Whether it’s peer pressure or a desire to “do the right thing,” a year after the Department of Labor passed fee disclosure regulations for both defined contribution plan providers and plan sponsors, the industry’s fees are dropping.
Gone are the days when a plan could charge 2 percent or even 2.5 percent in fees. The average today is somewhere between 1 percent and 2 percent.
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Chad Parks, founder and CEO of The Online 401(k), thinks fees should drop even farther. “It is egregious,” he said.
After years of talking about it, the DOL’s Employee Benefits Security Administration passed fee disclosure regulations last year as part of the Employee Retirement Income Security Act (ERISA).
Some in the industry didn’t think the rules went far enough, particularly when it came to making fees understandable to defined contribution plan participants. The DOL came back and clarified that plan providers and sponsors have to provide a one-sheet summary of plan fees so that plan participants don’t have to wade through 40 pages of dense text searching for them.
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In the past, companies like Vanguard and The Principal didn’t have to disclose their recordkeeping fees. Now they must separate those fees out from other fee disclosures and provide detail on indirect compensation, like revenue sharing and compensation to advisors, attorneys and trusts that comes out of plan assets.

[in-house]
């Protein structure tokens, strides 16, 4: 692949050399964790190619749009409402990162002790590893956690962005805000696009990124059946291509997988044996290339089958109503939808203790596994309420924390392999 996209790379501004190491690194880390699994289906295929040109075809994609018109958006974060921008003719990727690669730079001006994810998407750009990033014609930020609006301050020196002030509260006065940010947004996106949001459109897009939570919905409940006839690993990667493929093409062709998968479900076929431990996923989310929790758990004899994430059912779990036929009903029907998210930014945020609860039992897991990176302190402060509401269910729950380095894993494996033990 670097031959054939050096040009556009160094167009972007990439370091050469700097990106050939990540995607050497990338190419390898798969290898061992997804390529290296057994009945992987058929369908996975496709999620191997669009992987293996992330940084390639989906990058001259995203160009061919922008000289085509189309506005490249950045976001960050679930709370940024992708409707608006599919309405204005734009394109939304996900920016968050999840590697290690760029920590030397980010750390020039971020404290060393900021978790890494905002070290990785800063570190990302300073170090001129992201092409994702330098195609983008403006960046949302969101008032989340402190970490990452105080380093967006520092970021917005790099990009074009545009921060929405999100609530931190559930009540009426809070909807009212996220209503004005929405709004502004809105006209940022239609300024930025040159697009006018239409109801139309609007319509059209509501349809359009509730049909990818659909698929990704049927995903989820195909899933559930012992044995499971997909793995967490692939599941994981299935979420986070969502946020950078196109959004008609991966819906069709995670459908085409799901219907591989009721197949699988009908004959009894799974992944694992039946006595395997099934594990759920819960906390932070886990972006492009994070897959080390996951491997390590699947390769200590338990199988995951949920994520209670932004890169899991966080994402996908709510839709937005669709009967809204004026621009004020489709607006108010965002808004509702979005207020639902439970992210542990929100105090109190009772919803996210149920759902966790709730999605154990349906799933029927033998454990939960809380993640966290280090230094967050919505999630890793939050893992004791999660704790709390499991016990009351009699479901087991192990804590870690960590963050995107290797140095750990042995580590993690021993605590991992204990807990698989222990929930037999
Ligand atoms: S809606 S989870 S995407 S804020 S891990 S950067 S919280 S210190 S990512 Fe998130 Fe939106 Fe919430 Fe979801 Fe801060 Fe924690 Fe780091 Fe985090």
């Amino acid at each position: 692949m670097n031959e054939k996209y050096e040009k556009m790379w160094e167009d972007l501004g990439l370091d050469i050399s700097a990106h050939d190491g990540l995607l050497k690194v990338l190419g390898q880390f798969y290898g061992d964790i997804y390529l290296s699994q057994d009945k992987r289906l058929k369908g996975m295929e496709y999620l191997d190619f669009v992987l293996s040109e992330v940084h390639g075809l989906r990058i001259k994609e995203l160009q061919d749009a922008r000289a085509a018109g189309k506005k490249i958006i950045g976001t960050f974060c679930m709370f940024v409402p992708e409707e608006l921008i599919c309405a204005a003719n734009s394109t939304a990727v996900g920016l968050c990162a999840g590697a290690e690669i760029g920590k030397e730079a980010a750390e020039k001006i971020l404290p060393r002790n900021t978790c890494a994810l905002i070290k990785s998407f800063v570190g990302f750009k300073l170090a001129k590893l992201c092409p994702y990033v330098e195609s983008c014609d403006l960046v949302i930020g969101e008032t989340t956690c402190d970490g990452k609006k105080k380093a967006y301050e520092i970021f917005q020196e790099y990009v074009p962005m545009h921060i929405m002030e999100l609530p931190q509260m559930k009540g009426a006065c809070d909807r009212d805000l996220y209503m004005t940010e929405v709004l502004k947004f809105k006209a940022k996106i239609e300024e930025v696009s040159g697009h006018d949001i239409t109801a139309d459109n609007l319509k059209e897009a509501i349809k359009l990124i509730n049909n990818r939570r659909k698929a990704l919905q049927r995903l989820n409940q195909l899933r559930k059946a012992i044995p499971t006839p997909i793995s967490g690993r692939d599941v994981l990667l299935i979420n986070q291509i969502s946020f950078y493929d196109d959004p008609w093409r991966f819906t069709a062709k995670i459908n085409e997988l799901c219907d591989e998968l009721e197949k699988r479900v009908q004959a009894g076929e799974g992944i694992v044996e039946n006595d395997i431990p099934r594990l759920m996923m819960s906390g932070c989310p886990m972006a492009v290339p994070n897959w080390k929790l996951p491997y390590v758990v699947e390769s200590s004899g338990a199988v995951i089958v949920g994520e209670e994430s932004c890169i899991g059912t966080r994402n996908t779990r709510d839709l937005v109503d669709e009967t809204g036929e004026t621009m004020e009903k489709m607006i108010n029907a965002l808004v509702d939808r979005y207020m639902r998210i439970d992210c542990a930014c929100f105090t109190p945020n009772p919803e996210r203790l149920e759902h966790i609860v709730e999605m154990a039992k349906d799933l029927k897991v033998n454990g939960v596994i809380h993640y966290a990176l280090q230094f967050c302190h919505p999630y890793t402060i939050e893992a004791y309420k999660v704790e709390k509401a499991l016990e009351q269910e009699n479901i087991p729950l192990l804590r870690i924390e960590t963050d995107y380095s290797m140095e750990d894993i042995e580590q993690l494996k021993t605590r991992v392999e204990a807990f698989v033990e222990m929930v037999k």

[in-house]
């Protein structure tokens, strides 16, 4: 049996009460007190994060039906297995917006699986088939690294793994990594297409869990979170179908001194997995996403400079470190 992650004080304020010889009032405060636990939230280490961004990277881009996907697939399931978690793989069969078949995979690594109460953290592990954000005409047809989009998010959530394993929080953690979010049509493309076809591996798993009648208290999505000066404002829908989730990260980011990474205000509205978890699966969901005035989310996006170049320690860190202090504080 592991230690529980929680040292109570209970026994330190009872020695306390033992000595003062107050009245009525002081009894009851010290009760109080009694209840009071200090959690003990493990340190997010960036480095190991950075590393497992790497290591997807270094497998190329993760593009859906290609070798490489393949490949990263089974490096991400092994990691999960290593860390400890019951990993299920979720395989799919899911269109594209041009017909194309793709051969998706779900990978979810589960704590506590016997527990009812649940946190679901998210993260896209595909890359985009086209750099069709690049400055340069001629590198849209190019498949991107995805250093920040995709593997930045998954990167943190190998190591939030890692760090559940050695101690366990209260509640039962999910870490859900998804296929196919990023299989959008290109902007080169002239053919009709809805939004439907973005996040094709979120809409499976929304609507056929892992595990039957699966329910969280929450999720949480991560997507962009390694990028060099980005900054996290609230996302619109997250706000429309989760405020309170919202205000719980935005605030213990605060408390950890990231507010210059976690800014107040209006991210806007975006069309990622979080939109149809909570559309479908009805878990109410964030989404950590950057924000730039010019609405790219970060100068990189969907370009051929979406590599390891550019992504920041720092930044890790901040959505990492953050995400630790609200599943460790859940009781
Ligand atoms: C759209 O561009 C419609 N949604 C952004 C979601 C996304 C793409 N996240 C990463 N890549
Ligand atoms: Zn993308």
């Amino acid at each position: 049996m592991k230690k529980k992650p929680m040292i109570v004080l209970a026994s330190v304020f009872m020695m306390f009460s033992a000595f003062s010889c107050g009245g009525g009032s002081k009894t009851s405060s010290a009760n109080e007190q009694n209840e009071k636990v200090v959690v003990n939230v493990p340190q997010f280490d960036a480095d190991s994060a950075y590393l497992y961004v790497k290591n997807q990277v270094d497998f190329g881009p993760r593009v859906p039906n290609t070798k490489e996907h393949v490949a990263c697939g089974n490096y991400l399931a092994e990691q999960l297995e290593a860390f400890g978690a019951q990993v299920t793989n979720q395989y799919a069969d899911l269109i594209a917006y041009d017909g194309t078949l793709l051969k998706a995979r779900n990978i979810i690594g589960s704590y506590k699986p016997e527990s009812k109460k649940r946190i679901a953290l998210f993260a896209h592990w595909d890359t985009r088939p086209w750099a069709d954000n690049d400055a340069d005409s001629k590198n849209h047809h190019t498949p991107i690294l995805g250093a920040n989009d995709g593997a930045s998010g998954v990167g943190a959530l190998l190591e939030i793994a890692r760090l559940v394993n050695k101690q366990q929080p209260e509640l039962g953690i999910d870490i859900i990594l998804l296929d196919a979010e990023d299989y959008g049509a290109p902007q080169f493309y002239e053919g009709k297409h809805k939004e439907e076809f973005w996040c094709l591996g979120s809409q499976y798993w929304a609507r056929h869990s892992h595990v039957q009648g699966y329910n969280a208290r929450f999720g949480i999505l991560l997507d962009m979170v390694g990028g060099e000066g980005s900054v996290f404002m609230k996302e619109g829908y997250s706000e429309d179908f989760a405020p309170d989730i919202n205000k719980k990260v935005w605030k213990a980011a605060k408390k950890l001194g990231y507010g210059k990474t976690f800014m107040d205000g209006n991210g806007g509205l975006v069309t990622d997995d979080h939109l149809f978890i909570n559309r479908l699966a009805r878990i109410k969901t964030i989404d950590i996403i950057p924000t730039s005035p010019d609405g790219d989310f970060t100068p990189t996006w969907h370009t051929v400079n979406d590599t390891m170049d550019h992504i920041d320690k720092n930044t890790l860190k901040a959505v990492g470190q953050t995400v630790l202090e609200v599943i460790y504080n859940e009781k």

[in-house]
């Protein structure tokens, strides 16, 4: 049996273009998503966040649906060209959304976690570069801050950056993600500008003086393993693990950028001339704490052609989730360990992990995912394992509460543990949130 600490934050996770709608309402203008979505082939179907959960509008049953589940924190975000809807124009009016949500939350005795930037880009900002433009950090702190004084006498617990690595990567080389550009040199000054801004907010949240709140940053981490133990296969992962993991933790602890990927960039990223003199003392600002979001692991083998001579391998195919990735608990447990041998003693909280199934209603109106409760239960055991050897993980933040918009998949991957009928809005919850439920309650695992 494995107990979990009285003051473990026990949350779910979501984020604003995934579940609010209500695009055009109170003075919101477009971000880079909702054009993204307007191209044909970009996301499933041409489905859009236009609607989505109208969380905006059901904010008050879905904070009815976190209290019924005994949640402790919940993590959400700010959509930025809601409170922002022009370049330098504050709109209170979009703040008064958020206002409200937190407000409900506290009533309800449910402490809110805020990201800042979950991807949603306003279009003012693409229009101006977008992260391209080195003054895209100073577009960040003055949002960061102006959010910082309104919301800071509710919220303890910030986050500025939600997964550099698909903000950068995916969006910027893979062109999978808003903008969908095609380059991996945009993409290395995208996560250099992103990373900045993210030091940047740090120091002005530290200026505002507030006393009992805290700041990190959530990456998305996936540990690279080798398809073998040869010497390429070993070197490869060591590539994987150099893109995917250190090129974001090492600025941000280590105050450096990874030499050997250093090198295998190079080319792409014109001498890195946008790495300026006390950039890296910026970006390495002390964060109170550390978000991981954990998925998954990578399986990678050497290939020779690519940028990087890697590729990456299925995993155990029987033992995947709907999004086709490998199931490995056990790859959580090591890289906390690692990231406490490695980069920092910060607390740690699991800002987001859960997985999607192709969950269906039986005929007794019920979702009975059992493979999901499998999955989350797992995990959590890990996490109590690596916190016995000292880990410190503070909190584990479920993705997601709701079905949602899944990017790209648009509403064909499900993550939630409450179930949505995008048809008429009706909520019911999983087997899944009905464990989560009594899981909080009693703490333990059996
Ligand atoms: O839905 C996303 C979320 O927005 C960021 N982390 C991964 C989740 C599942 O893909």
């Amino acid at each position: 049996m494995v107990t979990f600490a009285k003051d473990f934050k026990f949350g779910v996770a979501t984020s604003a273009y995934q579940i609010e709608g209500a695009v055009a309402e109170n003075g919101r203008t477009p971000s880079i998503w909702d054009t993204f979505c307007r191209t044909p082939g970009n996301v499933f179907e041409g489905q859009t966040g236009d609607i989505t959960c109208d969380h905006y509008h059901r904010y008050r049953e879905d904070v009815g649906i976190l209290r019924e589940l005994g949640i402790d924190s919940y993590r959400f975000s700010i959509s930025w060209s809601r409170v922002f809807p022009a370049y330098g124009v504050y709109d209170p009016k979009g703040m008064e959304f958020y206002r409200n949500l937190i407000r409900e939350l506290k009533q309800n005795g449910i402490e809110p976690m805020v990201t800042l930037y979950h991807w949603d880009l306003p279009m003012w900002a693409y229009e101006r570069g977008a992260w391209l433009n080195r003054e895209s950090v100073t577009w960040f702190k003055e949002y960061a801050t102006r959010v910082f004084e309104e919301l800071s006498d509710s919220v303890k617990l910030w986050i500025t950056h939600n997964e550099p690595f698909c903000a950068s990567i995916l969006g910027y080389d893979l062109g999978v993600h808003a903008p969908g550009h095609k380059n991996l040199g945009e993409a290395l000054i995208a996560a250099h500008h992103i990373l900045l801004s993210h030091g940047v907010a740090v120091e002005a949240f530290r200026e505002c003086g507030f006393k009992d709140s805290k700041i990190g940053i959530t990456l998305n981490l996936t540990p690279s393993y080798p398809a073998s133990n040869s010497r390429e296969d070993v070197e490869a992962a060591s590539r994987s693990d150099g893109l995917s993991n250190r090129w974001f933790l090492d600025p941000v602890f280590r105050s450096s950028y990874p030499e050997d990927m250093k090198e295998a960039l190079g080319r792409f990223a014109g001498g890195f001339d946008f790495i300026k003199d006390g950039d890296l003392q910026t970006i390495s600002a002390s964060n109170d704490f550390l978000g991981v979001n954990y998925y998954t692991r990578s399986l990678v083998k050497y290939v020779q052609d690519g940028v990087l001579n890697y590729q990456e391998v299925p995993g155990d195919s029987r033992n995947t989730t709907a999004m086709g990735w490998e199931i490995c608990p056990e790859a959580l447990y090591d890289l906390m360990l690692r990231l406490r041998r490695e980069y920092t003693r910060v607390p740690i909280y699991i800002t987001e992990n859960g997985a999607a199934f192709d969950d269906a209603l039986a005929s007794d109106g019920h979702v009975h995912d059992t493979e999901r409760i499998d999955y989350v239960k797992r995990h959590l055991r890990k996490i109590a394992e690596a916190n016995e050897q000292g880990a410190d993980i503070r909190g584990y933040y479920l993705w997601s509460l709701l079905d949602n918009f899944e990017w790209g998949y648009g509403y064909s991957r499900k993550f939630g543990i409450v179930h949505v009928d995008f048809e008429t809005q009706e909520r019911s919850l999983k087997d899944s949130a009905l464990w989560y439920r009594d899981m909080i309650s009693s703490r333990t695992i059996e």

When the fees were first proposed, the hope was that once everyone disclosed their fees it would be much easier for people and plans to benchmark their plan’s fees. Many studies were done before fee disclosure rules came out that revealed that most people didn’t even know they were paying fees on their retirement savings.
Participant disclosures went out this past November and, despite all of the media hype, barely 1 percent of participants called to complain about their fees. That could change moving forward, said Parks. Participants haven’t had a full year to mull over their plan expenses and the more they hear about fee disclosure, the more likely they are to question their own plan’s fees in the future, he said.
Stuart Robertson, president of Sharebuilder 401k, a company that provides 401(k) plans for small and mid-size businesses, agrees that nobody should be charging over 1 percent in fees and believes that, given time, that will happen.
“Our stance is everyone should be under 1 percent. If you are starting a plan, you should be well under 1 percent. The bigger you are, the lower you should be able to negotiate,” he said.
Most small plans are paying between 1.5 and 2 percent in fees and mid-market plans are paying between 1 and 1.5 percent, Robertson said.
According to the 13th edition of the 401k Averages Book, small plan costs fell from 1.47 percent to 1.46 percent in 2012, while large plan costs fell from 1.08 percent to 1.03 percent. Expenses for small plans were between 0.38 percent and 1.97 percent, while large plan expenses ranged from 0.28 percent to 1.41 percent.
The book, which has been published since 1995, also found that asset-based fees, including investment management fees, fund expense ratios, 12b-1 fees, wrap and advisor fees also fell last year.